Wednesday, April 5, 2017


Taking, then, everything that we've been looking at in God's creatures and creation, all the things that would seem to say that we weren't created for this, it's clear that perhaps, we were created for precisely this. 

What we have to do is figure out how to shift our weight.

Like the ant, we have to figure out how to use our whole beings to do that thing that we were created to do. Like the grasshopper or the cricket, we must learn how to shift our weight to maximize our strength. Like the butterfly, we have to find the balance between holding being secure and holding ourselves too tightly. And this is where the wisdom of Jesus comes in.

Jesus has already told us how to do it; He gives it to us in a word in the Gospels. He says, Take my yoke upon you and learn from me, for I am gentle and humble in heart, and you will find rest for your souls. For my yoke is easy, and my burden is light. (Matthew 11:29-30)

Most of us have some trouble with this image, primarily because most of us have never worked in the fields or seen a yoke. We don't know what Jesus is talking about in our busy, metropolitan, fast-paced world. We see a picture of a yoke - this heavy, wooden apparatus big enough to sit over an ox's shoulders - and we think there's no way that can be light, let alone comfortable.

But the yoke is the testimony of God's creation wrapped into one image. Like the weight of the grasshopper or the cricket, the yoke helps to shift the load so that it is easier to carry. Like the butterfly, the yoke rests securely on the shoulders of the ox, but it is not too heavy, not too burdensome on him. Like the ant, the yoke allows the ox to use the entirety of his being to move the load - by just doing what he does, walking normally, the load is brought with him. He hardly even notices.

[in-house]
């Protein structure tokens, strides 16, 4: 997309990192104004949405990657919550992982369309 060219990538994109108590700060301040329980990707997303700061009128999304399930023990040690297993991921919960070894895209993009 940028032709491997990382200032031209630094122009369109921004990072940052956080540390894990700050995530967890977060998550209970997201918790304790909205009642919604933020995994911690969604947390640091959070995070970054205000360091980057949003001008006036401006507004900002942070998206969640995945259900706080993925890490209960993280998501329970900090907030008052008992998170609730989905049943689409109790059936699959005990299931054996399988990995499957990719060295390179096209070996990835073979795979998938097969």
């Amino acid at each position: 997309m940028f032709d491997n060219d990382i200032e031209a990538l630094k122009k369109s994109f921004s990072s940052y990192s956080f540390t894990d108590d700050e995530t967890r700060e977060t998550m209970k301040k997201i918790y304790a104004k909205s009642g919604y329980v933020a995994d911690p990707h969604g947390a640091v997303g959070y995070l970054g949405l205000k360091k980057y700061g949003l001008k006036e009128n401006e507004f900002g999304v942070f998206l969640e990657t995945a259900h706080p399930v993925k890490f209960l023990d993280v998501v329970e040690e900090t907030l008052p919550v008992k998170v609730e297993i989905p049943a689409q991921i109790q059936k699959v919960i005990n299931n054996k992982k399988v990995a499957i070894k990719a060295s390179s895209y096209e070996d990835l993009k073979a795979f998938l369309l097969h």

So when Jesus offers us this image of His yoke, He is essentially inviting us to do what other creatures do so well by instinct - shift and secure the load, use our entire beings to move it. 

We might even say we were made for this. 

The image is not limited to this, however, for Jesus also says, Learn from me. Most of the time, yokes were used with a tandem of two oxen, not just one. This was meant to help to spread the burden out even more, placing it equally across two sets of shoulders and also doing more work at one time than could be done by a single ox. And it was customary, as well, to yoke together two animals of different strengths, or two animals of different experience - you would yoke an ox who knew well what he was doing with one who was just learning or who needed the assistance of a stronger partner. 

That's what Jesus is offering to us. He says, hey, I've been doing this awhile. I know the ropes. My strength is built up; I'm good at this. So yoke yourself together with Me, and I'll show you how it's done. Together, we'll plow this field - living, loving, and serving in this world - and you'll understand how easy it really is. Together, we'll do more than you could do on your own anyway, more love, more grace, more joy, more peace. And then you'll know that it really is so easy. It really is.

You were made for this. 

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